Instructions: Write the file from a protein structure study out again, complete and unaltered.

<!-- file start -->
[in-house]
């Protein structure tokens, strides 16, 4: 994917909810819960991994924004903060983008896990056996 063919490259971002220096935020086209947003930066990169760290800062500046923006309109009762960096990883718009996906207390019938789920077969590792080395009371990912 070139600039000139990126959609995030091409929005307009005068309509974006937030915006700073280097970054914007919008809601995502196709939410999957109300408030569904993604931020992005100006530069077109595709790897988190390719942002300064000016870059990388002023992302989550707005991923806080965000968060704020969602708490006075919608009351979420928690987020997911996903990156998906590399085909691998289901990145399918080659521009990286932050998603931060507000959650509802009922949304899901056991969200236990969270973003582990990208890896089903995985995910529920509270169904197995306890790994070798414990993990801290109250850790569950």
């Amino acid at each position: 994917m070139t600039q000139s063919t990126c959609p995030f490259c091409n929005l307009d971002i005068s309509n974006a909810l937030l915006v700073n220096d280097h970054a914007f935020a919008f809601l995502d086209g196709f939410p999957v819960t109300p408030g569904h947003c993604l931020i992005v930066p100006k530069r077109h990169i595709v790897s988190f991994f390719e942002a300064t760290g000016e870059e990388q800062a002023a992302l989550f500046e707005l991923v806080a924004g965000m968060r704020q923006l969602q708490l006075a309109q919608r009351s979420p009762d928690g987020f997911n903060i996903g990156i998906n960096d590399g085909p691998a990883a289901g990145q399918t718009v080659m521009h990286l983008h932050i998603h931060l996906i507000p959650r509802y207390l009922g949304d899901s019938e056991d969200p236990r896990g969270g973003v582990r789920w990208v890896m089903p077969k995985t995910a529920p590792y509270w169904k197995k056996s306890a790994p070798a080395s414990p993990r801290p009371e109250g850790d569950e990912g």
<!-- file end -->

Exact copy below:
[in-house]
């Protein structure tokens, strides 16, 4: 994917909810819960991994924004903060983008896990056996 063919490259971002220096935020086209947003930066990169760290800062500046923006309109009762960096990883718009996906207390019938789920077969590792080395009371990912 070139600039000139990126959609995030091409929005307009005068309509974006937030915006700073280097970054914007919008809601995502196709939410999957109300408030569904993604931020992005100006530069077109595709790897988190390719942002300064000016870059990388002023992302989550707005991923806080965000968060704020969602708490006075919608009351979420928690987020997911996903990156998906590399085909691998289901990145399918080659521009990286932050998603931060507000959650509802009922949304899901056991969200236990969270973003582990990208890896089903995985995910529920509270169904197995306890790994070798414990993990801290109250850790569950």
């Amino acid at each position: 994917m070139t600039q000139s063919t990126c959609p995030f490259c091409n929005l307009d971002i005068s309509n974006a909810l937030l915006v700073n220096d280097h970054a914007f935020a919008f809601l995502d086209g196709f939410p999957v819960t109300p408030g569904h947003c993604l931020i992005v930066p100006k530069r077109h990169i595709v790897s988190f991994f390719e942002a300064t760290g000016e870059e990388q800062a002023a992302l989550f500046e707005l991923v806080a924004g965000m968060r704020q923006l969602q708490l006075a309109q919608r009351s979420p009762d928690g987020f997911n903060i996903g990156i998906n960096d590399g085909p691998a990883a289901g990145q399918t718009v080659m521009h990286l983008h932050i998603h931060l996906i507000p959650r509802y207390l009922g949304d899901s019938e056991d969200p236990r896990g969270g973003v582990r789920w990208v890896m089903p077969k995985t995910a529920p590792y509270w169904k197995k056996s306890a790994p070798a080395s414990p993990r801290p009371e109250g850790d569950e990912g």